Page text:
Number of fatal work-related accidents drops since 2002

Photo: Kristýna Maková

The number of fatal work-related accidents in the Czech Republic has dropped by half over the last 13 years, the Czech-Moravian Confederation of Trade Unions (ČMKOS) announced Monday. The organisation cited statistics from the Czech Office of Labour Inspection. It released the information ahead of International Workers’ Memorial Day remembering those who lost their lives in work-related accidents.

Photo: Kristýna Maková
While in 2002 in the Czech Republic there were 206 fatal accidents in the workplace, the number last year had dropped by 105. In fact, a steady if slight drop has continued year-on-year. The most dangerous professions, according to available statistics, occur in construction, forestry, in factory jobs, transportation and storage and warehouse work. Over the entire period, there were 1,952 work-related deaths in the country, which union head Josef Středula called the equivalent of an entire village being wiped out. To remember the 105 people who lost their lives in work-related accidents in 2014 alone, an equivalent number of white balloons were released into the sky on Monday.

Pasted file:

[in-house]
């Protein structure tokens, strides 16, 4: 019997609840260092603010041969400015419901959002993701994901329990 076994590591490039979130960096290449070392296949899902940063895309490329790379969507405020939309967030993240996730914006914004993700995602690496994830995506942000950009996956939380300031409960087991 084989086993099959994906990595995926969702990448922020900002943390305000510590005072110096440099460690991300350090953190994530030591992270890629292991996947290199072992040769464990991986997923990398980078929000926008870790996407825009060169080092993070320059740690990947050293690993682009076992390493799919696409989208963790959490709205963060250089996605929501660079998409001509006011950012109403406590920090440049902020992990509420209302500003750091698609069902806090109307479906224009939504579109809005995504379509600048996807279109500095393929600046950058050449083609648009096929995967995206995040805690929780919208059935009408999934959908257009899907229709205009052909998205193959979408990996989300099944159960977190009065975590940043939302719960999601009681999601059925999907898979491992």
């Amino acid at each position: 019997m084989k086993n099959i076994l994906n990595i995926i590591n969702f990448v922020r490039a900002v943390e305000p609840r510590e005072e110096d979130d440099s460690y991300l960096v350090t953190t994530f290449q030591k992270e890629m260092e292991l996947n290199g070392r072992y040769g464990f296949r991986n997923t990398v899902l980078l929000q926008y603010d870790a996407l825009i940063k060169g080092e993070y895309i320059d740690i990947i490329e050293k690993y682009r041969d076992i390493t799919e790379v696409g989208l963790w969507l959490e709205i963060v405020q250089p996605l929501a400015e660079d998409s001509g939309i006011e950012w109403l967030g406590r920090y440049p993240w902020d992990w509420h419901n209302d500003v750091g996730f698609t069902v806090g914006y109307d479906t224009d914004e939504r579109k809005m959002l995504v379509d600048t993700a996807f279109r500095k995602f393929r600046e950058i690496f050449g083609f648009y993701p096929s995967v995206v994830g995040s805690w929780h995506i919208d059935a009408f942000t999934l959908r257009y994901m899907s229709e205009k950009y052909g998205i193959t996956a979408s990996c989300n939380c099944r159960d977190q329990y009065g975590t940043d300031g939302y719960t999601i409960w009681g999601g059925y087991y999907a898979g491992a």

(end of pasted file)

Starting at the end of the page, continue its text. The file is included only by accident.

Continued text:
The theme of this year’s commemoration, ČMKOS deputy leader Radka Sokolová pointed out, was better protection from dangerous substances in work areas, citing that some 100,000 people in the EU die from work-related tumours. She called the number alarming and – the Czech News Agency reported – complained that the EU had not heard the organisation’s calls for limits to be introduced on 50 of the most toxic substances.

According to ČTK, last year more than 41,000 people suffered from work-related illnesses. That was down from more than 70,000 in 2008. But the unions’ umbrella organisation deputy head Sokolová stressed that there the numbers were not clear cut, due to fluctuations in the jobs market. The Chamber of Deputies, meanwhile, is due to debate an amendment to the labour laws overseeing compensation for death or injury in the workplace. Currently, it is unclear whether there will be any changes to injury insurance coverage. The unions, ČTK reports, would prefer to see a new public insurance handle claims, but employers favour private insurance companies.

In general, the umbrella union body wants to draw greater attention to the danger and problems of injury in the workplace and is reportedly is even considering a fairly drastic photo campaign.